Experiments Installing Unix on the ARM-based Samsung ChromeBook

I recently purchased an ARM-based Samsung ChromeBook to play with. This page documents some of my play with it. In particular, I'm capturing my work to install alternate environments on the platform. For the moment I'm focusing on Linux, primarily debian and gentoo, but I've messed around with several others as well (once you figure out the basic process, installing just about any of them is a no-brainer).

As delivered, the Chrome OS is not terribly exciting, but then I did not really expect it to me. It is probably fine for use in the general consumer market, but personally it feels like an Android-lite device. While I can tolerate Android on my cell phone as the phone is an end consumer device for me, using it or some approximate on a portable computing platform is entirely insufficient. Thus, almost from day one I started playing with loading alternate Unix environments on it (ok, I confess, that was the plan all along). I am especially interested in the virtualization capabilities of the new A15 core and that was the actual motiviation for buying the device in the first place.

I'm organizing this page into three main parts, namely:

Finally, here's a couple notes/warnings:

Installing RootFS w/ Default Samsung Kernel

This is best described here. Follow these instructions and you will end up with a functioning system. Generally you need to achieve the following:

  1. Step 1: Set the ChromeBook in developer mode and tell it to crossboot.
  2. Step 2: Partition your storage device (USB or SD Card)
  3. Step 3: Create a root file system on your storage device. You should look for the ARM Hard Float images (often written armhf). You can find images for many of the distributions, probably the easiest is to use either a stage3 tarball from the gentoo distribution (I followed the Gentoo Linux x86 Quick Install Guide and made inline changes to setup the ARM setup with the image. For debian I've been using the debootstrap program as outlined here.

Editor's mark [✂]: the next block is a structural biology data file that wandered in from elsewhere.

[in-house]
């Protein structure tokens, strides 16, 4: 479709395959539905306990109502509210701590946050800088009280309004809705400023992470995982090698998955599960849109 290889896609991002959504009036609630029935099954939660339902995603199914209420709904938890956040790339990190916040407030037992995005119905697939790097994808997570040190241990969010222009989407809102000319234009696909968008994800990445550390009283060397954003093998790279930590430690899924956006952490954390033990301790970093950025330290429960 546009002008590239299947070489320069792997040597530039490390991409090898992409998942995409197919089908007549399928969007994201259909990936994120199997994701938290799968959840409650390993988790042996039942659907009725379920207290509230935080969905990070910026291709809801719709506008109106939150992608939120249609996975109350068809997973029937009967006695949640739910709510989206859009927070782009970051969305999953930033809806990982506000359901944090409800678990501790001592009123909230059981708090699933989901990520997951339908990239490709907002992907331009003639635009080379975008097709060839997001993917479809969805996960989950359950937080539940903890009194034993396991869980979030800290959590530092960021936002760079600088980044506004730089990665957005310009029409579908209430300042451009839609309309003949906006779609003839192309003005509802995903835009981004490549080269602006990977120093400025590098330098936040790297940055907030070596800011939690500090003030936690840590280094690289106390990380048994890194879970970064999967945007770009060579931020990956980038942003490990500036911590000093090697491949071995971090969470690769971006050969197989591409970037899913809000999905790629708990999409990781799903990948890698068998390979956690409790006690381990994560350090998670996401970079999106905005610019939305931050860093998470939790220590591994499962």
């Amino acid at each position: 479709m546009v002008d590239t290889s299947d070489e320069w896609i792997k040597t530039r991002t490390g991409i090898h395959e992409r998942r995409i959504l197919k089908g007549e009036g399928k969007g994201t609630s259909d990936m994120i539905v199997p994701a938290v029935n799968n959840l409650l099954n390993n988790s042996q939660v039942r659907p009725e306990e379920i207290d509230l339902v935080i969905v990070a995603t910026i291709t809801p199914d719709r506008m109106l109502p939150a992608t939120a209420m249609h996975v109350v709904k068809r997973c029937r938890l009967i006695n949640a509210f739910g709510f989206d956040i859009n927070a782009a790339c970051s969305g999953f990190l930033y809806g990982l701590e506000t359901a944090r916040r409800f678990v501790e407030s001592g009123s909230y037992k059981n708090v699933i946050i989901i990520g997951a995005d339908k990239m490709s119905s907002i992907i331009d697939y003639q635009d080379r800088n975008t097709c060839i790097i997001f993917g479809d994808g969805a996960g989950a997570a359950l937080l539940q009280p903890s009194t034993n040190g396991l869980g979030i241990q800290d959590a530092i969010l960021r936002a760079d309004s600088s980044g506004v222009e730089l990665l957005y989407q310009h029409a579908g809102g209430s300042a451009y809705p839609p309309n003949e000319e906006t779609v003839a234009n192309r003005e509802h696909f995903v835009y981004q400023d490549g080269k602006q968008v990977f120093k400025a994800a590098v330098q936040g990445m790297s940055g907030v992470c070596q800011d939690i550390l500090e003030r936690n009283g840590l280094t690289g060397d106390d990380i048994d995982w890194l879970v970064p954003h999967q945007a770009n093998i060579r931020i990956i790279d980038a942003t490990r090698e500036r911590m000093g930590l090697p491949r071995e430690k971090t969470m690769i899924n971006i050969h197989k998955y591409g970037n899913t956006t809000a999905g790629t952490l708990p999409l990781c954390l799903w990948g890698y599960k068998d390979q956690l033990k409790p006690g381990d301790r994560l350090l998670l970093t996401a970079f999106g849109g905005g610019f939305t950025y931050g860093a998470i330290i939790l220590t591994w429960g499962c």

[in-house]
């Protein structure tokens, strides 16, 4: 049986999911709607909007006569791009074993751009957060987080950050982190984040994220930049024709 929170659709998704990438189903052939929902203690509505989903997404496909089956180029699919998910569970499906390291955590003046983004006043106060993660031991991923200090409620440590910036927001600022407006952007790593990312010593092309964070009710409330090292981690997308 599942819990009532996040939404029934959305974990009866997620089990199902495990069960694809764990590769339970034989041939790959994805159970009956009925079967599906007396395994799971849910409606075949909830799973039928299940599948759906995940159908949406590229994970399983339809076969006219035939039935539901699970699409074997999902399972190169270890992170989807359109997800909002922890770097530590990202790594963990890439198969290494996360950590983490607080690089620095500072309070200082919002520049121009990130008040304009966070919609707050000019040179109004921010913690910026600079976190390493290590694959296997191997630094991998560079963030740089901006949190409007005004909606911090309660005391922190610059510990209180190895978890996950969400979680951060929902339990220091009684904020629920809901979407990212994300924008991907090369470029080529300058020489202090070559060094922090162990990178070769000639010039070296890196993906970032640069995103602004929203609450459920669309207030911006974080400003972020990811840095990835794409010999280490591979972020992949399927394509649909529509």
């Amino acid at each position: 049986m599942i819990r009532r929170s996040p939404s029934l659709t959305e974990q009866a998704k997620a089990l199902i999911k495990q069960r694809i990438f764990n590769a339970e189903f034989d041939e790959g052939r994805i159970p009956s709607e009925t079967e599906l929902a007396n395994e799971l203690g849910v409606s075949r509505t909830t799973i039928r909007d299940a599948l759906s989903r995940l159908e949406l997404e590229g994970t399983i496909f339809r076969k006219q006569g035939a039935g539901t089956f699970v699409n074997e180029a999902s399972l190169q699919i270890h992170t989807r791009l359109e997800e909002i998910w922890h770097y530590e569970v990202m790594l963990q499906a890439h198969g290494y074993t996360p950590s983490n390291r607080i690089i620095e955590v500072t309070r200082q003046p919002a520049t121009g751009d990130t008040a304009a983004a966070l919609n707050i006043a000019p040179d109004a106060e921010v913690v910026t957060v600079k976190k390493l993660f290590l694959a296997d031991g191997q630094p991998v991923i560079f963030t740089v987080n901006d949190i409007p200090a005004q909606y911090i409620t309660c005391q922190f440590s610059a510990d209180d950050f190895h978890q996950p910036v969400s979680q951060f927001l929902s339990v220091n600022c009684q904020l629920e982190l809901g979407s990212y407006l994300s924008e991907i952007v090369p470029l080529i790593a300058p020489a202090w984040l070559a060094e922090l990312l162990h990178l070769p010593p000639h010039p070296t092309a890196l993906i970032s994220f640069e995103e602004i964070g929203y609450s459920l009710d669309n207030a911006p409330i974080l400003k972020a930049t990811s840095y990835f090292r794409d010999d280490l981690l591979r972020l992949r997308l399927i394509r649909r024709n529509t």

4. Step 4: Configure the existing ChromeBook kernel, load it into the first two partitions of your storage device, and mark those partitions as good so the system will boot from them.

Reboot. Hit Ctrl-U and watch it boot off your storage device.

Building/using an Alternate Kernel

I'll put something here once I figure out how to make this work.

Helpful Links

Links that were definitely useful

Start here. You have to set the machine into developer mode. Follow the instructions here. This page also provides some useful information on the hardware and on the boot process.

Here is a key page that talks about actually compiling/building a kernel image. This is the first page I've seen on this topic. Looks interesting.

This was the first website I followed to install ubuntu . I continue to follow the instructions from this page to setup my boot disks. Basically you have to blindly type the commands, but they work (except they forget to tell you to write the partition before quitting qdisk....that caught me the first time).

Shows how to use debootstrap to (very) easily install rootfs on a filesystem.

Running Arch Linux on the ChromeBook. These instructions are different than most. I've not explored this, but it looks interesting so I captured it here.

A version of the generic install from the fedora project. This one is funny in that it has a massive disclaimer at the top of the page. Don't think I've ever seen that before. However, this page has something that I've not seen elsewhere. Namely that there is no official Exynox5 kernel support.

Links that I'm saving in hopes that they will be useful to me

Linaro was setup to support the development of linux software/tools on the ARM platform. I've not learned anything useful from this website yet, but I didn't locate it until late in the process and I've not yet read much on this site yet. I have high (hopefully not false) hopes for it tho.

I'm hoping to use this to help me get grub working so I can actually boot xen and a dom0 with ease.